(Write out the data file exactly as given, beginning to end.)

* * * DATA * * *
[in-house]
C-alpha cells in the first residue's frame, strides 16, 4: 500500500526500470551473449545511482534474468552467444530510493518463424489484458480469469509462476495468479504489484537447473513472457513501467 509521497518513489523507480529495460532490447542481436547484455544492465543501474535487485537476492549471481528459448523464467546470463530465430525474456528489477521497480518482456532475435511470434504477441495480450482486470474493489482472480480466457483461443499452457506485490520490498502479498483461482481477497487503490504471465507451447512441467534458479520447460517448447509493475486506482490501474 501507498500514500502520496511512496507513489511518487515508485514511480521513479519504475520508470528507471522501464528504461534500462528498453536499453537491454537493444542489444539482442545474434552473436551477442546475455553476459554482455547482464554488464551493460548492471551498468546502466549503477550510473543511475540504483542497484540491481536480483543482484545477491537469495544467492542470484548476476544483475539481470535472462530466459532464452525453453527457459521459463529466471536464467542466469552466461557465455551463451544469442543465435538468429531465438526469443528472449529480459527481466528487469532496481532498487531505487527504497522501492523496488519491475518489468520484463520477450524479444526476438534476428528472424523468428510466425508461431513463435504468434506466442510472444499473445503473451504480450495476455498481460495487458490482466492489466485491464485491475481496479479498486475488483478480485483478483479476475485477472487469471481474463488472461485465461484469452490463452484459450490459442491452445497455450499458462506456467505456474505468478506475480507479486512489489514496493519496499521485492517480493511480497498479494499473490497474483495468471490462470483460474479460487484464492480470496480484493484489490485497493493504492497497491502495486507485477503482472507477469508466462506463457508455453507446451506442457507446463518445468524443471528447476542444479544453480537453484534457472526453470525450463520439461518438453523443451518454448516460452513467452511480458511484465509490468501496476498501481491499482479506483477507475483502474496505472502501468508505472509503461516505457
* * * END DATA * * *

[in-house]
C-alpha cells in the first residue's frame, strides 16, 4: 500500500526500470551473449545511482534474468552467444530510493518463424489484458480469469509462476495468479504489484537447473513472457513501467 509521497518513489523507480529495460532490447542481436547484455544492465543501474535487485537476492549471481528459448523464467546470463530465430525474456528489477521497480518482456532475435511470434504477441495480450482486470474493489482472480480466457483461443499452457506485490520490498502479498483461482481477497487503490504471465507451447512441467534458479520447460517448447509493475486506482490501474 501507498500514500502520496511512496507513489511518487515508485514511480521513479519504475520508470528507471522501464528504461534500462528498453536499453537491454537493444542489444539482442545474434552473436551477442546475455553476459554482455547482464554488464551493460548492471551498468546502466549503477550510473543511475540504483542497484540491481536480483543482484545477491537469495544467492542470484548476476544483475539481470535472462530466459532464452525453453527457459521459463529466471536464467542466469552466461557465455551463451544469442543465435538468429531465438526469443528472449529480459527481466528487469532496481532498487531505487527504497522501492523496488519491475518489468520484463520477450524479444526476438534476428528472424523468428510466425508461431513463435504468434506466442510472444499473445503473451504480450495476455498481460495487458490482466492489466485491464485491475481496479479498486475488483478480485483478483479476475485477472487469471481474463488472461485465461484469452490463452484459450490459442491452445497455450499458462506456467505456474505468478506475480507479486512489489514496493519496499521485492517480493511480497498479494499473490497474483495468471490462470483460474479460487484464492480470496480484493484489490485497493493504492497497491502495486507485477503482472507477469508466462506463457508455453507446451506442457507446463518445468524443471528447476542444479544453480537453484534457472526453470525450463520439461518438453523443451518454448516460452513467452511480458511484465509490468501496476498501481491499482479506483477507475483502474496505472502501468508505472509503461516505457